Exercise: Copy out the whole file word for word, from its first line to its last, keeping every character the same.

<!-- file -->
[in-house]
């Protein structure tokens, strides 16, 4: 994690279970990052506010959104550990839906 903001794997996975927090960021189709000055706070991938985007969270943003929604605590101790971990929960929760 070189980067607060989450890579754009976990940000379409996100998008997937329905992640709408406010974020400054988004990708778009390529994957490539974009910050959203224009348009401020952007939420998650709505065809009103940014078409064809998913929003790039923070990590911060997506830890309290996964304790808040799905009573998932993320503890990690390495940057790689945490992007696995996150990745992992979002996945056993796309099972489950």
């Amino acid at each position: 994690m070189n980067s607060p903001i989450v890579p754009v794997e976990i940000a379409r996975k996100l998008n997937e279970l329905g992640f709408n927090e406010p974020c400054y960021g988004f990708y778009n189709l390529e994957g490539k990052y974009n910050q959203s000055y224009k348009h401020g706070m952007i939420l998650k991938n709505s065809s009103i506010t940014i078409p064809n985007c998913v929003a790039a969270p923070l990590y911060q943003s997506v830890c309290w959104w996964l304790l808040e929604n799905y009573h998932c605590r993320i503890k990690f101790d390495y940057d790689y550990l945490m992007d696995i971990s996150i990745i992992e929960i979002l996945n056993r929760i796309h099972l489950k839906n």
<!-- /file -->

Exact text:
[in-house]
């Protein structure tokens, strides 16, 4: 994690279970990052506010959104550990839906 903001794997996975927090960021189709000055706070991938985007969270943003929604605590101790971990929960929760 070189980067607060989450890579754009976990940000379409996100998008997937329905992640709408406010974020400054988004990708778009390529994957490539974009910050959203224009348009401020952007939420998650709505065809009103940014078409064809998913929003790039923070990590911060997506830890309290996964304790808040799905009573998932993320503890990690390495940057790689945490992007696995996150990745992992979002996945056993796309099972489950």
């Amino acid at each position: 994690m070189n980067s607060p903001i989450v890579p754009v794997e976990i940000a379409r996975k996100l998008n997937e279970l329905g992640f709408n927090e406010p974020c400054y960021g988004f990708y778009n189709l390529e994957g490539k990052y974009n910050q959203s000055y224009k348009h401020g706070m952007i939420l998650k991938n709505s065809s009103i506010t940014i078409p064809n985007c998913v929003a790039a969270p923070l990590y911060q943003s997506v830890c309290w959104w996964l304790l808040e929604n799905y009573h998932c605590r993320i503890k990690f101790d390495y940057d790689y550990l945490m992007d696995i971990s996150i990745i992992e929960i979002l996945n056993r929760i796309h099972l489950k839906n």